3 of 3: Recycling for the Lackadaisical

I like to think people will do the right thing if it’s simple enough to do, and if they’re aware they should be doing it. Especially if they’re minute actions — drops in the bucket. A great example is taking the rings from a six-pack and cutting them open so that you can save the life of a gentle, albeit horribly annoying seagull.

There have been times, though, that have made me question this assumption of benevolence.

Take this anecdote from my college days. I had a friend dating a football player so I found myself at a good number of sticky-floored “yeah, bruh” parties. After a relatively small-scale dorm party, I stuck around to clean up. The place was littered with red solo cups, of course. I had spare energy so I took them all to the sink. I washed them. Dried them. Stacked them anew.

Doing shit like this has, over the years, garnered the description *cRaZY* more times than I can count. When the bruh that lived in the place saw what I was doing, without pause or words, he looked me in the eyes and threw the stack in the trash.

And you wonder why I live in Europe now. But I digress…

I’ll just refer to my own experience then. Washing plastic cups is easy, and I have time to donate to the cause. Bringing the compost down the stairs is a bit more effort, but still, easy enough. But as soon as I have to look up an address, put my shoes on, and walk somewhere – damn. Keep in mind, I am incredibly physically mobile, not weighed down by kids, not exhausted by a minimum wage job, and I have the motivation and the intention to do the right thing.

But if you’re asking me to put on pants and shoes and a bra and bring my burnt-out lightbulb to 49th street on the third Saturday of the month, you are asking too much of me. I’m sorry – you are.

Who is failing here?

Is it me, in my laziness? Is it the hardware store, for not having a used lightbulb take-back program? Or is it city government, for failing to institute curbside pick-ups of household items and electronic equipment?

Let’s break it down, shall we?


Individuals have a pivotal role to play in making sure stuff is recycled properly. It is the individual who needs to do the lion’s share of proper sorting. It is the individual who will be bitched out by their Swiss neighbor about said sorting performance.

But while the individual can reuse their heart out, they can’t invent all the systems of recycling – crushing glass, melting down plastic, etc. Only collectives can achieve that. And as we’ve discussed, people are busy. We shouldn’t make recycling a *~*~* #1 Champion Samaritan *~*~* activity. Why not make it easier to do the right thing?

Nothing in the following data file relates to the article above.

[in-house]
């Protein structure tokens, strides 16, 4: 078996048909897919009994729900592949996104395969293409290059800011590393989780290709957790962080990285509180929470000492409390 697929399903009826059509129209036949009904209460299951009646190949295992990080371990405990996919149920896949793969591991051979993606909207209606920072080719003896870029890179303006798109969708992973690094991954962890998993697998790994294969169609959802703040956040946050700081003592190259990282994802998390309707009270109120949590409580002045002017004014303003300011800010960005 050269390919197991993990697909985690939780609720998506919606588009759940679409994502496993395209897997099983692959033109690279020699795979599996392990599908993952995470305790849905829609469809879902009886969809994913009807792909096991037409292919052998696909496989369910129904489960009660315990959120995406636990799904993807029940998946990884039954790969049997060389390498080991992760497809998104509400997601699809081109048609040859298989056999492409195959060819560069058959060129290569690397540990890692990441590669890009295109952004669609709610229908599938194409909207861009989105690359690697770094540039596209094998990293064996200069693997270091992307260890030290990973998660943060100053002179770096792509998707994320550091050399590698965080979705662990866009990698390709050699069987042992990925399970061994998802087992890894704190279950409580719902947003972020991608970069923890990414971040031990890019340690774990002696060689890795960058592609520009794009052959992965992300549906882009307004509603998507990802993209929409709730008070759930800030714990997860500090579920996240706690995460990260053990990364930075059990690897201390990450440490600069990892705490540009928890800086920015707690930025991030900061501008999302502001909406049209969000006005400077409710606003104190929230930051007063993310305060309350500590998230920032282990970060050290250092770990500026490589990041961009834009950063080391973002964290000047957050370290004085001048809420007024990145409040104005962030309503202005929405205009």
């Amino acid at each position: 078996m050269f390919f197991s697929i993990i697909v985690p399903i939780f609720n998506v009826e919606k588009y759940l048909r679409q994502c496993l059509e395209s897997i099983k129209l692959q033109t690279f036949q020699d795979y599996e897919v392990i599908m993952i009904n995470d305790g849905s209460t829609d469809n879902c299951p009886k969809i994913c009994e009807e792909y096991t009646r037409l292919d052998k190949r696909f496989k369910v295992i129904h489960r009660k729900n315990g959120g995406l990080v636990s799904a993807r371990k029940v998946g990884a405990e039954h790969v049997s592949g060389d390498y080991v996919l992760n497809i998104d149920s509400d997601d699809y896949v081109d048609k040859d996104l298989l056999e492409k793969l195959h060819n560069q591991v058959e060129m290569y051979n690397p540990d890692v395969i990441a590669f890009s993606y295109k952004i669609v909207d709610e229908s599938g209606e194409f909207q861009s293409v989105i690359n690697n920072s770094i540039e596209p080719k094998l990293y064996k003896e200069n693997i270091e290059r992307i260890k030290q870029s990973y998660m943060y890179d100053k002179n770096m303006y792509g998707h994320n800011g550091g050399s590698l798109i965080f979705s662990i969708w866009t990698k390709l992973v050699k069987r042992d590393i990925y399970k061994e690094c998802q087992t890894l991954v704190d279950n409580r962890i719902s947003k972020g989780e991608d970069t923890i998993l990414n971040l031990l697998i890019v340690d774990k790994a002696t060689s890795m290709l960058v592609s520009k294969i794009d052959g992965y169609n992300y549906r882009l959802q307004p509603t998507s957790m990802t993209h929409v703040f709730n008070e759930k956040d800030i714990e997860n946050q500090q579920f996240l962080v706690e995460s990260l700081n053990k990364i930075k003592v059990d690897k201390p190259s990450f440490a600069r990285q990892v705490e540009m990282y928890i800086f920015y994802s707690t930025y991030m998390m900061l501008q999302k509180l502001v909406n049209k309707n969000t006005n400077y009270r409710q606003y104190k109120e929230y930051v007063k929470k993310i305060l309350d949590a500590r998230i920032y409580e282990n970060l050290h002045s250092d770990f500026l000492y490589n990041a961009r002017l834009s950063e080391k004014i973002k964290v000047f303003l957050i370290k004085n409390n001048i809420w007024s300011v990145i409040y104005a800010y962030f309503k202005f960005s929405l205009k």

A lot of people have been talking about Corporate Social Responsibility, but I’m actually more interested in Corporate Environmental Responsibility. I would like to see more giant companies squeezed about their factories’ toxic byproducts and noxious emissions, not to mention where and how they’re sourcing their raw materials.

If they’re not willing to address those thorny issues quite yet, then I think an appropriate move is instituting take-back programs. I think of it as a kind of extrapolated warranty for when it breaks or goes out of style. The beloved monarch of cheap and disposable fashion, H&M, has intelligently taken the initiative to institute a global garment take-back program. As explained in their promotional video, they’re aiming to “close the loop on textiles.” I dig it.

Though this doesn’t always work as well as advertised. I remember one of those times I put on my shoes and took the subway to Flatbush ave where there was a Radioshack nearby. I walked in and proudly displayed my old computer cord, asking where I could drop it off. “Sorry, we don’t do that at this location,” was the response. I left, deflated.

That one experience put me off take-back programs in a big way. Consumers can’t be expected to bring every used item back to its place of origin, and companies shouldn’t be universally obligated to institute such programs.


I am strongly in favor of more extensive collection and recycling of waste by local governments. But how do they come up with the money to implement new programs? Well, in Sweden at least, you get a bill for water and waste. If capital is required for a new program, they’ll raise that bill by, say, 4 dollars.

For the curious, the recycling situation in Göteborg is thorough, but a bit arduous. There is household collection of glass, cardboard, paper, and foodwaste. If you want to recycle plastic bottles or cans you go to your grocery store and put them in a machine. You can get money back or press a button and it goes directly to a children’s charity. Lovely. But if you have, say, bottle caps, you have to go to a recycling station that is by law no more than 300 meters (0.2 miles) from your house. Like I said, it’s thorough, but if I want to do all of my recycling at once it feels as lengthy as laundry day.

I always hesitate to whine without offering solutions. So here it is, my dream waste management system:

WET : : collected every other day
Food waste – i.e. apple cores, dead plants, meat
Hygienic materials – diapers, Qtips, kitty litter

DRY : : once a week
Metals – cans, bottle caps
Plastics – bottles, packaging
Glass – beer bottles, broken glass
Cardboard & Paper – boxes, newspaper
Magazines – ink heavy things, receipts, tetrapak

BROKEN : : once a month (curbside pick-up)

(This would double as a street-by-street yard sale meets free-for-all, without a doubt.)

TOXIC : : once a month
Cleaning chemicals
Beauty products
Expired medicines

There you have it. The details of this dream system are enormously complex of course, but hey, all of us pay good money for proper infrastructure. Why not make waste management a priority for a while?

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